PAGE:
Lithuania - 2016 was another record breaking year for the foreign investment promotion agency Invest Lithuania as it attracted 36 foreign direct investment (FDI) projects to Lithuania. These projects are set to create 3,716 jobs over the next three years. By comparison, 28 foreign capital companies decided to set up operations in Lithuania in 2015, creating 2,370 jobs.

Total investments by foreign investors in physical assets such as property, industrial buildings or equipment (known as CAPEX) was up almost €10 million in 2016, rising to €135.2 million from €126 million in 2015. In the agency’s first year of operation, 2010, 11 FDI projects creating 991 jobs were attracted, with CAPEX investment at €45.8 million.

For Mantas Katinas, Managing Director of Invest Lithuania, one of the most pleasing aspects of this record breaking year was the boom in foreign investment into production in Lithuania. “This year was notable for the fact that we managed to achieve a breakthrough in attracting production investments to Lithuania,” Mr Katinas explains. “The Danish window and door manufacturer Dovista decided to establish a division in Marijampolė, implementing perhaps the largest greenfield investment project in the history of Lithuania in the process; Ryanair is expanding its aircraft maintenance base in Kaunas; and in the near future we expect to announce the arrival of another large investor, which will enhance Lithuania’s reputation internationally. Investments into production operations are a key factor in driving the growth of the economy of Lithuania’s regions,” he concludes.

 

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The number of new jobs that will be created in the production sector as a result of these investments is 1,386, which is double the 2015 figure. And foreign investors already established in Lithuania will also be creating new positions as their operations expand significantly. 1,850 new jobs will be created in the shared services sector, with a further 480 jobs added by technology companies expanding their units in Lithuania.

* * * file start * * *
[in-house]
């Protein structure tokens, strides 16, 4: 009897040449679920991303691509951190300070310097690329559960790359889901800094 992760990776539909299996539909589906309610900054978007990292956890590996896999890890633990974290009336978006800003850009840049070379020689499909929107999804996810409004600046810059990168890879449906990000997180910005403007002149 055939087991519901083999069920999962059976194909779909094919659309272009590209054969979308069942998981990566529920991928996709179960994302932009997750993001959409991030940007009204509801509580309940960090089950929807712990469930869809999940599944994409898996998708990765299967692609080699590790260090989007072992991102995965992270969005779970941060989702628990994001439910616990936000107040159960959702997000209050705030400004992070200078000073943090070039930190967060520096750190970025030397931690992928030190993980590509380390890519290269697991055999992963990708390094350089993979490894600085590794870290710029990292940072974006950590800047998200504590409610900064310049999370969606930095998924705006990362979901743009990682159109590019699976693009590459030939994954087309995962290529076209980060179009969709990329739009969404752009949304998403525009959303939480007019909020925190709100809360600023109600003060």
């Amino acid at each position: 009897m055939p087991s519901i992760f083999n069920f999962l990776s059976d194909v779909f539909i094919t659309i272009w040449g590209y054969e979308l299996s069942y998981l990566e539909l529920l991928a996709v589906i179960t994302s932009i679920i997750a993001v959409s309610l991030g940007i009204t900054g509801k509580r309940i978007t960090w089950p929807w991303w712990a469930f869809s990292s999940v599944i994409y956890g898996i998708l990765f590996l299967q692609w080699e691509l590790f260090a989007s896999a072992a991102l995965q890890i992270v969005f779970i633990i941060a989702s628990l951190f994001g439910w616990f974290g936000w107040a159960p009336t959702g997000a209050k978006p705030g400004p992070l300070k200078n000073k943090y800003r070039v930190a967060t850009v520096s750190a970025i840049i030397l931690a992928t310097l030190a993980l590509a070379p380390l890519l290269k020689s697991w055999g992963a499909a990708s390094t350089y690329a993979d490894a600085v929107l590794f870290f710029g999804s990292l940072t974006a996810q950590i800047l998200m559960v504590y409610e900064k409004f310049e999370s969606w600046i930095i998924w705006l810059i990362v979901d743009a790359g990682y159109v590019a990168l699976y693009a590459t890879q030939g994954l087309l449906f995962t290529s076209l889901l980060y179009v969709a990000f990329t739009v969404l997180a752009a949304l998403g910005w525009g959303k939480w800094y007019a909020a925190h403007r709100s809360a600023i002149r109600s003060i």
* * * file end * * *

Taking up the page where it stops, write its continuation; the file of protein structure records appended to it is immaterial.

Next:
Niche clusters are also developing in Lithuania’s IT sector thanks to foreign investment, as Mr Katinas points out. “Whilst fewer jobs are being created by companies developing information technology products in Lithuania, two advanced clusters are developing in the country: cybersecurity and financial technologies (FinTech). In the last year alone, plans were announced for the arrival of 3 new investors in each of these sectors. Crucially, these are industries of the future and Lithuania’s first steps in these sectors are particularly important,” Mr Katinas added.

Swedish capital companies were the biggest creators of jobs in Lithuania in 2016: over the next three years they plan to employ 1,340 specialists in new posts. German companies were second with 750 new jobs planned, whilst Danish and Finnish capital companies are set to create 300 new positions each.

The breakthrough in production investments will contribute substantially to the growth of the economy of Lithuania’s regions. In 2016, foreign direct investment projects were brought to Kaunas, Klaipėda, Panevėžys, Marijampolė, Kėdainiai and Vievis. In these cities, 99% of the capital invested will be in long-term property. The largest number of jobs created over the next three years thanks to these investments will be in Kaunas (780 jobs) and Marijampolė (330 jobs).

When calculating the annual results of its operations, Invest Lithuania only includes investment totals and planned job creation for the first three years of these investment projects. Therefore, the total amount of investment made by companies that decided to establish in Lithuania last year, and the number of positions they create, could be substantially higher in the long run. For example, the Danish company Dovista, which plans to build a window and door manufacturing plant in Marijampolė, has long-term plans to employ more than 1,000 people and to become the largest manufacturing company in the Marijampolė region.

According to Invest Lithuania’s estimates, once the projects attracted in 2016 are implemented, about €50 million per year in taxes will be added to the national budget, which is the same amount by which budget allocations for public security were increased this year.

Building on these strong results, Invest Lithuania is aiming for continued sustainable growth in FDI attraction in 2017 and beyond. To achieve this, the agency is pushing for further improvements to the country’s investment environment. These include reform of the education system in line with the future needs of the economy, the creation of favourable conditions for attracting foreign talents to Lithuania, development of the innovation ecosystem and the continued development of the infrastructure needed by business.

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